Alaska Tourism Is Ailing but Not From Covid

There’s good money to be made ferrying sightseers from the Lower 48 to Alaska on cruise ships. But unless the tour stops over in Canada—or some other foreign port—the Passenger Vessel Services Act of 1886 says the carrier must be flagged in the U.S. and owned, built and crewed by Americans. This requirement makes the excursion more expensive to operate and profits harder to come by.

The act, known as the PVSA for short, is a first cousin of the 1920 Jones Act, which mandates the same for the transportation of cargo between American ports. Both laws work well to keep out foreign competition and enrich the U.S. maritime lobby—shipbuilders, unionized crews and shipping firms. For this reason the maritime lobby generously donates to politicians on both sides of the aisle.

The high costs of the PVSA and the Jones Act to Americans are dispersed, so it’s politically difficult to mobilize the victims effectively. But the closing of Canada’s ports-of-call for a second straight summer because of Covid-19 is illuminating the downside of this crony capitalism.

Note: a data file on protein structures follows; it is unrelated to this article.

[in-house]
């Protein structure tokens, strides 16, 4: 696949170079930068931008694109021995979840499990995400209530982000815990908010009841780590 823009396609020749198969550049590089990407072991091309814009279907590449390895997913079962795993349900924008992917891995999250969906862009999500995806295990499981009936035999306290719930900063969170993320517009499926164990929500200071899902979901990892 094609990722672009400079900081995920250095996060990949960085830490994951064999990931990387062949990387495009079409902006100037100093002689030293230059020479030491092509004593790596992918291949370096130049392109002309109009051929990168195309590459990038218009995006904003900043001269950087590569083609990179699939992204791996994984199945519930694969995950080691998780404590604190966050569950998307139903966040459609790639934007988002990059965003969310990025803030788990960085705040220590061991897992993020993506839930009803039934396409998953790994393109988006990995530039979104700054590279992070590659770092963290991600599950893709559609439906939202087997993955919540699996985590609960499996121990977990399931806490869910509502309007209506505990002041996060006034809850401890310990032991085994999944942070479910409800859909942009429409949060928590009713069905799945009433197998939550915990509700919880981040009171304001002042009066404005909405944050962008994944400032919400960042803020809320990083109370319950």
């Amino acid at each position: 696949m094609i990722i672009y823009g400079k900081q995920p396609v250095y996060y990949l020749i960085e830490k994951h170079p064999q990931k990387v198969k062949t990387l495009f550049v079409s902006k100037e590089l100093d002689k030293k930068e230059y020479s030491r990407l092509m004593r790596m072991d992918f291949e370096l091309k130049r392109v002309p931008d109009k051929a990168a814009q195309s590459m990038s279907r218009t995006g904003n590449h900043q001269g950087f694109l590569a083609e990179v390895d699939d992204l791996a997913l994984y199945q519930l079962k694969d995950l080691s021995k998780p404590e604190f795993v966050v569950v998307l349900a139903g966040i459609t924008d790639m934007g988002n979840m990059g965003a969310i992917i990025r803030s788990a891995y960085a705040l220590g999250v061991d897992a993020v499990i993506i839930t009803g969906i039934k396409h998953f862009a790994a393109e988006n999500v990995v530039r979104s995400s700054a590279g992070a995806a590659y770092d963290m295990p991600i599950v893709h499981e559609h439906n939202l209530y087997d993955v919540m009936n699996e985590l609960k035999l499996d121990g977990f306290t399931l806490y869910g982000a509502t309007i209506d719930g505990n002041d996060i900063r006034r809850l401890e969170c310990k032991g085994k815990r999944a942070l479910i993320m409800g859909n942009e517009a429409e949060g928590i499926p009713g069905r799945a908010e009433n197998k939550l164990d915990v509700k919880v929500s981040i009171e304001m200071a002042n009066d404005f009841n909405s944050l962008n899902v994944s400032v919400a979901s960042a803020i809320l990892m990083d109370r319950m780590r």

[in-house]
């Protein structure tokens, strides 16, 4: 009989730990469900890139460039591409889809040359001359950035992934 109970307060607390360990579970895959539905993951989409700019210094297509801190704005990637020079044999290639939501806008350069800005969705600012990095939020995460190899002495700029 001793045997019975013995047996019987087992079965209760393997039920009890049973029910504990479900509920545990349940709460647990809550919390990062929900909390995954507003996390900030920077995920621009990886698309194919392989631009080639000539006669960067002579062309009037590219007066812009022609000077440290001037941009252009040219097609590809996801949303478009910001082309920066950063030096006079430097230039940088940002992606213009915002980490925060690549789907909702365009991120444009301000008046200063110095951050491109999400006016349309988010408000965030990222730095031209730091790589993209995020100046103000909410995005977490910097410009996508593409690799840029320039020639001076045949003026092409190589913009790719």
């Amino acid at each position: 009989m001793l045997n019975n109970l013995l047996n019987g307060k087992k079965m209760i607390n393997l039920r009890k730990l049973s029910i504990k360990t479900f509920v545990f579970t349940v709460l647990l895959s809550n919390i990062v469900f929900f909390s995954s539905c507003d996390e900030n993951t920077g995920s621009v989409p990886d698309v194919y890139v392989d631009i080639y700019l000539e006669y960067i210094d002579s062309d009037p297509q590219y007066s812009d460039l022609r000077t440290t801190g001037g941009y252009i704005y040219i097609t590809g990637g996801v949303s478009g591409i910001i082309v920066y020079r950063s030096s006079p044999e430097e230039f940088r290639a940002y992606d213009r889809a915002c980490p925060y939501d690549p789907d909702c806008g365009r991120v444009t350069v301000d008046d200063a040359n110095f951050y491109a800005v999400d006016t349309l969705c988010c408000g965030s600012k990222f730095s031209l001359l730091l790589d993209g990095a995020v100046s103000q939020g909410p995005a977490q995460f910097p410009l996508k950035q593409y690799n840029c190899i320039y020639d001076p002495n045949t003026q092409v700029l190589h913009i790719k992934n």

Carriers that don’t meet the PVSA’s requirements can’t allow passengers to leave or join a cruise between U.S. ports, and the ship must make at least one stop in a foreign country. Canada, located as it is on the way to Alaska from Seattle, had given the cruise industry a way to serve mainland customers who wish to travel to the 49th state at competitive prices.

Without permission to stop in Canada, ships built or flagged outside the U.S. again this year can’t offer the voyage, which is a gut-punch to Alaskan tourism. Tourism around the Great Lakes will take a hit this summer for the same reason. There as well, ships that normally skirt the PVSA’s requirements by sailing into Canadian ports are also tied up at the pier.

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